you have twisted the wires between the antenna and the amplifier. As far as I know the wires between the antenna and the amplifier should not be twisted and they should be as short as possible.

cu Robo

#### b.e.wilson

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• Posts: 33
##### Re: Antenna build
« Reply #9 on: September 11, 2014, 07:40:49 PM »
Yep, by twisting the wire (or by having long leads) you've added capacitance in series with an inductor, and it will start resonating. Add enough capacitance and it will resonate (oscillate) in the 10-50 KHz bandpass window--all you'll see is a sine wave.

What's the yellow/green wire? Never mind, it's grounding the shield. Not strictly necessary, but safe.
« Last Edit: September 11, 2014, 07:44:41 PM by b.e.wilson »
Bruce/KF7K

#### ho66es

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• Posts: 7
##### Re: Antenna build
« Reply #10 on: September 12, 2014, 12:59:10 PM »
Hi ho66es,

you have twisted the wires between the antenna and the amplifier. As far as I know the wires between the antenna and the amplifier should not be twisted and they should be as short as possible.

cu Robo

Yep, by twisting the wire (or by having long leads) you've added capacitance in series with an inductor, and it will start resonating. Add enough capacitance and it will resonate (oscillate) in the 10-50 KHz bandpass window--all you'll see is a sine wave.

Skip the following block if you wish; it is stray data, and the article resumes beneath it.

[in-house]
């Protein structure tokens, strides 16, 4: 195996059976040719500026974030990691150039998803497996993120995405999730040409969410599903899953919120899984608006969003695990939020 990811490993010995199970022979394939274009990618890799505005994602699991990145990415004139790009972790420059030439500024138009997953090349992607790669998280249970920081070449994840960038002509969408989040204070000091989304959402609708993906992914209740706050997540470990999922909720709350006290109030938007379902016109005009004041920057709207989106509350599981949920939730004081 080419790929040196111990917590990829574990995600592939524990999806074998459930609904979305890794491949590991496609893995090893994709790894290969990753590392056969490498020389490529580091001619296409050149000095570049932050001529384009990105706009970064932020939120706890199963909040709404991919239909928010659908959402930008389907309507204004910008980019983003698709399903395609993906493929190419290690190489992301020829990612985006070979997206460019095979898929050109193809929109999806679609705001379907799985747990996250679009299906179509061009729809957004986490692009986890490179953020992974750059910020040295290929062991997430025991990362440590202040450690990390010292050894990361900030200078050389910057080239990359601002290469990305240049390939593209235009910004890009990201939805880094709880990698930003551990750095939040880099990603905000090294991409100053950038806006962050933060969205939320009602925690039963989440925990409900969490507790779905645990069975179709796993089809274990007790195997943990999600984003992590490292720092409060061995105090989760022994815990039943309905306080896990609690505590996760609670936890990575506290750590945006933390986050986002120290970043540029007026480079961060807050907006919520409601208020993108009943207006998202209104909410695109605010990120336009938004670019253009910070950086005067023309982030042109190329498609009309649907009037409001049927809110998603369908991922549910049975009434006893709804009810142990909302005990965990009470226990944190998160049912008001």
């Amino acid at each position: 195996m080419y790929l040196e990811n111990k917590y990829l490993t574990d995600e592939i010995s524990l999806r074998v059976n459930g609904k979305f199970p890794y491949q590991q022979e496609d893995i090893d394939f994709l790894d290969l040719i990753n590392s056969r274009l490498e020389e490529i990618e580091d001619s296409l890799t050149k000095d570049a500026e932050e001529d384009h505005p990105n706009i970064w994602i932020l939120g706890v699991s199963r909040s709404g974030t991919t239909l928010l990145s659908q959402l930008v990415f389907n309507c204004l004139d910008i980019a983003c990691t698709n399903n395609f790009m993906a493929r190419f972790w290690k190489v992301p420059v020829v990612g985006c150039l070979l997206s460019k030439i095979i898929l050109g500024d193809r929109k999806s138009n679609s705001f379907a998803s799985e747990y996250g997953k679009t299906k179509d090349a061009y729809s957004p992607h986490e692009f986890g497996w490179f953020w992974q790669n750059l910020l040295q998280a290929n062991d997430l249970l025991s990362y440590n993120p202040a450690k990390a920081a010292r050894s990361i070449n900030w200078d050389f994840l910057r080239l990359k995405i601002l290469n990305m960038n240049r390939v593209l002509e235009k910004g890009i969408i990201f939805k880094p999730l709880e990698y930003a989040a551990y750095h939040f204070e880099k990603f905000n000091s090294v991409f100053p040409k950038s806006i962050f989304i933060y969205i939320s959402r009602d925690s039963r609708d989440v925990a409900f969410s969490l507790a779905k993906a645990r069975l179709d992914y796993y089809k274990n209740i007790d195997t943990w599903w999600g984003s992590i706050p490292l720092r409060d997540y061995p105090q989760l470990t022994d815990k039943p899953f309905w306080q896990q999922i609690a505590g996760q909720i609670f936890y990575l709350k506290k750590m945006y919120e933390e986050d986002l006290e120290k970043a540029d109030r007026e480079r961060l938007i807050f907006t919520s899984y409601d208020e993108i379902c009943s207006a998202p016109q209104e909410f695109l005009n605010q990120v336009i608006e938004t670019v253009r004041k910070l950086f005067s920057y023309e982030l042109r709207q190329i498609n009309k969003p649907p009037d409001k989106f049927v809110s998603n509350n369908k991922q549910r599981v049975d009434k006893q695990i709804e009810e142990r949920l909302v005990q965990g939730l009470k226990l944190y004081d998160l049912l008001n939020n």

What's the yellow/green wire? Never mind, it's grounding the shield. Not strictly necessary, but safe.

ty for that, modified as shown

testing with two boards

IMG_20140912_171904

and

IMG_20140912_171909

both produce similar results but the second doesn't allows 38400 only 4800

windows software

this is all just lying around house at moment, needs serious tidying and moving etc

anyone running on openwrt out there care to share commandline they use (with username and pwd xx'd out)

#### robo

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• Posts: 21
##### Re: Antenna build
« Reply #11 on: September 12, 2014, 03:09:34 PM »
Hi ho66es,

looks good now.

I'm running the XLT tracker on openwrt, but I set it up and then forgot it.

At http://tracker.blitzortung.org/green/ you should find what you need.

cu Robo

#### ho66es

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• Posts: 7
##### Re: Antenna build
« Reply #12 on: September 12, 2014, 05:29:06 PM »
Hi ho66es,

looks good now.

I'm running the XLT tracker on openwrt, but I set it up and then forgot it.
cu Robo

thanks for the tips

Capture00